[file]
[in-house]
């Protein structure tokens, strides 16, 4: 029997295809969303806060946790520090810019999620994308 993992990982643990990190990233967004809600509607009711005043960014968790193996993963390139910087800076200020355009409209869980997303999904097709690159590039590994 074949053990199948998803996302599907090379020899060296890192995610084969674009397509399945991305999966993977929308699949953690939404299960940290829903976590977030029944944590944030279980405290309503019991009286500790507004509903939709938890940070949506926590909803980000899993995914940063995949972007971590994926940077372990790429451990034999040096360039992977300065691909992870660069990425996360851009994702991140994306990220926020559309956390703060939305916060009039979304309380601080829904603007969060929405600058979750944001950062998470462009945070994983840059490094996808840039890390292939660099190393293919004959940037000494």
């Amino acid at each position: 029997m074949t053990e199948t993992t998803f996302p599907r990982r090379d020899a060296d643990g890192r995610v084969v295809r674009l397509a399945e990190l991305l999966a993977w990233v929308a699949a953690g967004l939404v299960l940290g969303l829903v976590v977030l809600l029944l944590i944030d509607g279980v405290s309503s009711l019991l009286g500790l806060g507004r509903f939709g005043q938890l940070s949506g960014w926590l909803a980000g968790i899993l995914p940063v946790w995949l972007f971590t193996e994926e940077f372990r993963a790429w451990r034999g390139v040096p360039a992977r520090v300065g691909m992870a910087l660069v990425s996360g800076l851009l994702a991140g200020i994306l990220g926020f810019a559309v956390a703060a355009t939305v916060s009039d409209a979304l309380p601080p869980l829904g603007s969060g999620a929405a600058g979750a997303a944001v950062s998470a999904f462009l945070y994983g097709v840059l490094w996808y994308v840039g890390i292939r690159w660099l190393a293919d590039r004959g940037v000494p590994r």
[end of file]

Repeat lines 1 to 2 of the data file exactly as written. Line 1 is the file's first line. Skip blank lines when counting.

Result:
[in-house]
């Protein structure tokens, strides 16, 4: 029997295809969303806060946790520090810019999620994308 993992990982643990990190990233967004809600509607009711005043960014968790193996993963390139910087800076200020355009409209869980997303999904097709690159590039590994 074949053990199948998803996302599907090379020899060296890192995610084969674009397509399945991305999966993977929308699949953690939404299960940290829903976590977030029944944590944030279980405290309503019991009286500790507004509903939709938890940070949506926590909803980000899993995914940063995949972007971590994926940077372990790429451990034999040096360039992977300065691909992870660069990425996360851009994702991140994306990220926020559309956390703060939305916060009039979304309380601080829904603007969060929405600058979750944001950062998470462009945070994983840059490094996808840039890390292939660099190393293919004959940037000494």